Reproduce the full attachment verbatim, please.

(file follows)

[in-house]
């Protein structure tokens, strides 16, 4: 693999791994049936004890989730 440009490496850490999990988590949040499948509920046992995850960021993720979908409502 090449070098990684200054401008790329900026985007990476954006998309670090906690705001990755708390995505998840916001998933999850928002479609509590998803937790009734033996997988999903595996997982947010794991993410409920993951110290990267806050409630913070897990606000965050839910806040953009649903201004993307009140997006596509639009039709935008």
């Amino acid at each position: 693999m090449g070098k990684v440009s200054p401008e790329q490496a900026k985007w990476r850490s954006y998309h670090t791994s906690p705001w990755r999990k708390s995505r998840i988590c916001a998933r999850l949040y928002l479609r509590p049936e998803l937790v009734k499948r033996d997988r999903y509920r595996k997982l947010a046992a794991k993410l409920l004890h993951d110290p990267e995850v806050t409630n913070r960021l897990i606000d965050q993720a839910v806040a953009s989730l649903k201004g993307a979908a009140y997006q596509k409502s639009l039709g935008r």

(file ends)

[in-house]
């Protein structure tokens, strides 16, 4: 693999791994049936004890989730 440009490496850490999990988590949040499948509920046992995850960021993720979908409502 090449070098990684200054401008790329900026985007990476954006998309670090906690705001990755708390995505998840916001998933999850928002479609509590998803937790009734033996997988999903595996997982947010794991993410409920993951110290990267806050409630913070897990606000965050839910806040953009649903201004993307009140997006596509639009039709935008």
């Amino acid at each position: 693999m090449g070098k990684v440009s200054p401008e790329q490496a900026k985007w990476r850490s954006y998309h670090t791994s906690p705001w990755r999990k708390s995505r998840i988590c916001a998933r999850l949040y928002l479609r509590p049936e998803l937790v009734k499948r033996d997988r999903y509920r595996k997982l947010a046992a794991k993410l409920l004890h993951d110290p990267e995850v806050t409630n913070r960021l897990i606000d965050q993720a839910v806040a953009s989730l649903k201004g993307a979908a009140y997006q596509k409502s639009l039709g935008r």